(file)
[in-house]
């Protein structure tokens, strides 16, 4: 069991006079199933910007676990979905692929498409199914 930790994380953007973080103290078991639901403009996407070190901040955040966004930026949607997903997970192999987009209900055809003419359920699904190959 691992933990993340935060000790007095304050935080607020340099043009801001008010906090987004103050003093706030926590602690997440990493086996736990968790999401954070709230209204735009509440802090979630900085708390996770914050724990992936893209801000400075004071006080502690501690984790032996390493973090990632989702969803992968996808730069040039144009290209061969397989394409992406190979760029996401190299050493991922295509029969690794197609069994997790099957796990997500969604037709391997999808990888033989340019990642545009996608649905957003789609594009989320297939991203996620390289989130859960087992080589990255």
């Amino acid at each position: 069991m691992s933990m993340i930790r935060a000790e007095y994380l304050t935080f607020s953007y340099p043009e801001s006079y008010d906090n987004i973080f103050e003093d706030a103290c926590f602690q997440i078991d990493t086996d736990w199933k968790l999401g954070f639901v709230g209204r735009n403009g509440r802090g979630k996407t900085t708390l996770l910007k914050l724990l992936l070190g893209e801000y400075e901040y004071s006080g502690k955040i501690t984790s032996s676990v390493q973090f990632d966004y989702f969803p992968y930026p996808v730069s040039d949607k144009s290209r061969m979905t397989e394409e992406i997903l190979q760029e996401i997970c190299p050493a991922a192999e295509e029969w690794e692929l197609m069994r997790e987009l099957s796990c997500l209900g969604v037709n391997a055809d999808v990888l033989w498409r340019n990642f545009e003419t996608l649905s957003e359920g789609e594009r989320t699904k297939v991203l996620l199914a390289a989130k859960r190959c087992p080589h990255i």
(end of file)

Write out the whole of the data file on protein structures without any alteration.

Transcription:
[in-house]
């Protein structure tokens, strides 16, 4: 069991006079199933910007676990979905692929498409199914 930790994380953007973080103290078991639901403009996407070190901040955040966004930026949607997903997970192999987009209900055809003419359920699904190959 691992933990993340935060000790007095304050935080607020340099043009801001008010906090987004103050003093706030926590602690997440990493086996736990968790999401954070709230209204735009509440802090979630900085708390996770914050724990992936893209801000400075004071006080502690501690984790032996390493973090990632989702969803992968996808730069040039144009290209061969397989394409992406190979760029996401190299050493991922295509029969690794197609069994997790099957796990997500969604037709391997999808990888033989340019990642545009996608649905957003789609594009989320297939991203996620390289989130859960087992080589990255």
């Amino acid at each position: 069991m691992s933990m993340i930790r935060a000790e007095y994380l304050t935080f607020s953007y340099p043009e801001s006079y008010d906090n987004i973080f103050e003093d706030a103290c926590f602690q997440i078991d990493t086996d736990w199933k968790l999401g954070f639901v709230g209204r735009n403009g509440r802090g979630k996407t900085t708390l996770l910007k914050l724990l992936l070190g893209e801000y400075e901040y004071s006080g502690k955040i501690t984790s032996s676990v390493q973090f990632d966004y989702f969803p992968y930026p996808v730069s040039d949607k144009s290209r061969m979905t397989e394409e992406i997903l190979q760029e996401i997970c190299p050493a991922a192999e295509e029969w690794e692929l197609m069994r997790e987009l099957s796990c997500l209900g969604v037709n391997a055809d999808v990888l033989w498409r340019n990642f545009e003419t996608l649905s957003e359920g789609e594009r989320t699904k297939v991203l996620l199914a390289a989130k859960r190959c087992p080589h990255i």